"People with disabilities are often already facing a precarious financial and health situation," Gada said. "Delaying the SSDI benefits they have worked for and deserve puts them at even greater risk."

In addition to an earlier award, representation from the start of the Social Security Disability Insurance application process can help individuals:

  • Find out before they apply if they are likely to qualify for SSDI benefits. In evaluating a person's application, the Social Security Administration (SSA) follows a five-step sequential process and makes decisions based on medical documentation, work history, age and other factors. A representative can help them quickly evaluate their work history and medical information to determine before they apply if they are likely to qualify for Social Security disability benefits.
  • Receive specialized expertise and hands-on help from the beginning. Delays are often caused because people don't complete or inaccurately complete the necessary forms. Professional representation ensures expert, knowledgeable help in completing the application and Activities of Daily living forms.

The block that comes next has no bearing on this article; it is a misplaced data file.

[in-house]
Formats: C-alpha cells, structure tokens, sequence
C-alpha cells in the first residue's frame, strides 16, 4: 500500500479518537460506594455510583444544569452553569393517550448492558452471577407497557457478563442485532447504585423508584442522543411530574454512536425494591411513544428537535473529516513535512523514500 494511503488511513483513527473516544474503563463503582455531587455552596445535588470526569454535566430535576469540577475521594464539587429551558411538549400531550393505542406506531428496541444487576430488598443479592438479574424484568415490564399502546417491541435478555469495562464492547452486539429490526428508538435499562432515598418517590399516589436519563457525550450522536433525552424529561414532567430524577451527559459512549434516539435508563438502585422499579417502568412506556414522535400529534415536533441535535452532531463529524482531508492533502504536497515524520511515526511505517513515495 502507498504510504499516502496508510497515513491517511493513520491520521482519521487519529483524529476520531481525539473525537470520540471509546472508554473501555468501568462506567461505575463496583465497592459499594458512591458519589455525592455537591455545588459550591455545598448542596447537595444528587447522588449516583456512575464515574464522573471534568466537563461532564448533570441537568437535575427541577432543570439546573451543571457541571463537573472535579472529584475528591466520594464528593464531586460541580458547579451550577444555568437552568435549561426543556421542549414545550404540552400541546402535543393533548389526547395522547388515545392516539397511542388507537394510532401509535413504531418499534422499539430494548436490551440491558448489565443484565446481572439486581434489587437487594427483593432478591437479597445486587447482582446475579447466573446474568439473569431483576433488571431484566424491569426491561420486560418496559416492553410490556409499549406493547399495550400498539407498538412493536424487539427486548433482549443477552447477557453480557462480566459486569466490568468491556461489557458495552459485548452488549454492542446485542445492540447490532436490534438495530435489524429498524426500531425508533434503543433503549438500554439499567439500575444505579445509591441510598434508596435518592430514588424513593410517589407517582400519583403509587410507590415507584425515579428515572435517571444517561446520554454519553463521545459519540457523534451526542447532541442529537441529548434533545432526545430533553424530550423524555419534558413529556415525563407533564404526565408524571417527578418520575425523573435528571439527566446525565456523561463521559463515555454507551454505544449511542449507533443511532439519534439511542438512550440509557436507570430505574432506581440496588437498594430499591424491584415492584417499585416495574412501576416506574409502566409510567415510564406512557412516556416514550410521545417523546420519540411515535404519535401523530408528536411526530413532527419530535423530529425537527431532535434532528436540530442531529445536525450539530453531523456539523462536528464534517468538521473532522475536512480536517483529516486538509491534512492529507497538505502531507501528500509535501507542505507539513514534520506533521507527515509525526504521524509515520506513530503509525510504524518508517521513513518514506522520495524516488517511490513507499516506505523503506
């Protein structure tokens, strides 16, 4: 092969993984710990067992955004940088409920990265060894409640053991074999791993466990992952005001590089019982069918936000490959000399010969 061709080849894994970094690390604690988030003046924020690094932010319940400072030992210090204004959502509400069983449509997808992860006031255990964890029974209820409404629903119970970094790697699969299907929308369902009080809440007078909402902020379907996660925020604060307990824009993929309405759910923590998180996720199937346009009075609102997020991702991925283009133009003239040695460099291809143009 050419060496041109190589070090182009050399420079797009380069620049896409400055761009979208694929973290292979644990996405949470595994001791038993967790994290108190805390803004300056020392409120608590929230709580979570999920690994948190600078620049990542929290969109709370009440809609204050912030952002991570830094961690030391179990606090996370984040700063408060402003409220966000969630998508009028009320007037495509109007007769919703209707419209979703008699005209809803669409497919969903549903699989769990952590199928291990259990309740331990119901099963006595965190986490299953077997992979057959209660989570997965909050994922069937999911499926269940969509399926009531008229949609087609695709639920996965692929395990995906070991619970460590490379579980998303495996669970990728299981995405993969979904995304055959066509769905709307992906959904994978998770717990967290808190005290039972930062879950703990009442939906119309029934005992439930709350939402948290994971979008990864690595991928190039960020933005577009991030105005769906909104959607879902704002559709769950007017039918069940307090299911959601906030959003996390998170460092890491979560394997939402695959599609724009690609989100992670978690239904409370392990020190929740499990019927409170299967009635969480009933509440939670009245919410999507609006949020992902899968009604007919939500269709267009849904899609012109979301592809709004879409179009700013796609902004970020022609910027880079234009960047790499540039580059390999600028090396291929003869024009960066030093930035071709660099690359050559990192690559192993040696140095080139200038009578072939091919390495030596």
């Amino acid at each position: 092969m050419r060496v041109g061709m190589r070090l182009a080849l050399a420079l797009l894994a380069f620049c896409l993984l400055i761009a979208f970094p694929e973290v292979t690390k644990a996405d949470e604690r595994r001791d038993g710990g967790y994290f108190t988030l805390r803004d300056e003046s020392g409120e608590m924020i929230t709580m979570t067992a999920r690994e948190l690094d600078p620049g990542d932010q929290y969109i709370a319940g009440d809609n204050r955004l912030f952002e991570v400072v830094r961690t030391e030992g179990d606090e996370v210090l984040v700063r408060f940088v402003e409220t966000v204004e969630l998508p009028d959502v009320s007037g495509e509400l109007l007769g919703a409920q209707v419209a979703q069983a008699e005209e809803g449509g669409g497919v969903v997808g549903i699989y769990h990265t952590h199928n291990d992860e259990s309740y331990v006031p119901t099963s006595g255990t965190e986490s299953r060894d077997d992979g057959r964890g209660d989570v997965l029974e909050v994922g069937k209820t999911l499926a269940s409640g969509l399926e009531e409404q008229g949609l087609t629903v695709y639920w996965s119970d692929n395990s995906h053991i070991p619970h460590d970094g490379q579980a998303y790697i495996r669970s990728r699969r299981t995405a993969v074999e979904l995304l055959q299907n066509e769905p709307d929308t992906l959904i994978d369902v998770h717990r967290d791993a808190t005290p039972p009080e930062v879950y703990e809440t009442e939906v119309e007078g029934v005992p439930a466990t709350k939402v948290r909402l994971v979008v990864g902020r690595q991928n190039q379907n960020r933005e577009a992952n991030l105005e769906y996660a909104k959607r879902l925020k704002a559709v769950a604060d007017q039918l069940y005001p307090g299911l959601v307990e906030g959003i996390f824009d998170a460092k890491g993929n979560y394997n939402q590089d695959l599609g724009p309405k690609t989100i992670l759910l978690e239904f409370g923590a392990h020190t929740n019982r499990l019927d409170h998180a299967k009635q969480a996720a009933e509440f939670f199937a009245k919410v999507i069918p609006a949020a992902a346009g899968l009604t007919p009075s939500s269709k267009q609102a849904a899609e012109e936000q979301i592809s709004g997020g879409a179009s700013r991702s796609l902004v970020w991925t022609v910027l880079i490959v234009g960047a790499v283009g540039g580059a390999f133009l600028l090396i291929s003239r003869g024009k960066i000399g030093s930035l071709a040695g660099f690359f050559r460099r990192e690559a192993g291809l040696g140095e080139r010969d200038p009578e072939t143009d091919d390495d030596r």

• Avoid waiting in Social Security telephone and office lines. A professional representative can handle the paperwork, answer questions and submit the individual's claim. For example, more than eight out of 10 Allsup claimants never need to visit an SSA office, easing what can be a significant hardship for many people with disabilities.
  • Improve likelihood of getting their benefits. Having a representative who makes certain the person is likely to qualify for SSDI benefits and then providing them support improves a person's likelihood of being awarded. In fact, Allsup has a 98 percent success rate among customers who complete the process with Allsup.

Anyone with questions about eligibility for Social Security benefits can contact the Allsup Disability Evaluation Center at (800) 678-3276 for a free disability evaluation.

ABOUT ALLSUP
Allsup is a nationwide provider of Social Security disability, Medicare and Medicare Secondary Payer compliance services for individuals, employers and insurance carriers. Founded in 1984, Allsup employs nearly 800 professionals who deliver specialized services supporting people with disabilities and seniors so they may lead lives that are as financially secure and as healthy as possible. The company is based in Belleville, Ill., near St. Louis. For more information, visit www.Allsup.com.

The information provided is not intended as a substitute for legal or other professional services. Legal or other expert assistance should be sought before making any decision that may affect your situation.

Editor's Note: Details on the Allsup Disability Study: Income at Risk are available at http://www.allsup.com/Portals/4/allsup-study-income-at-risk-q2-11.pdf.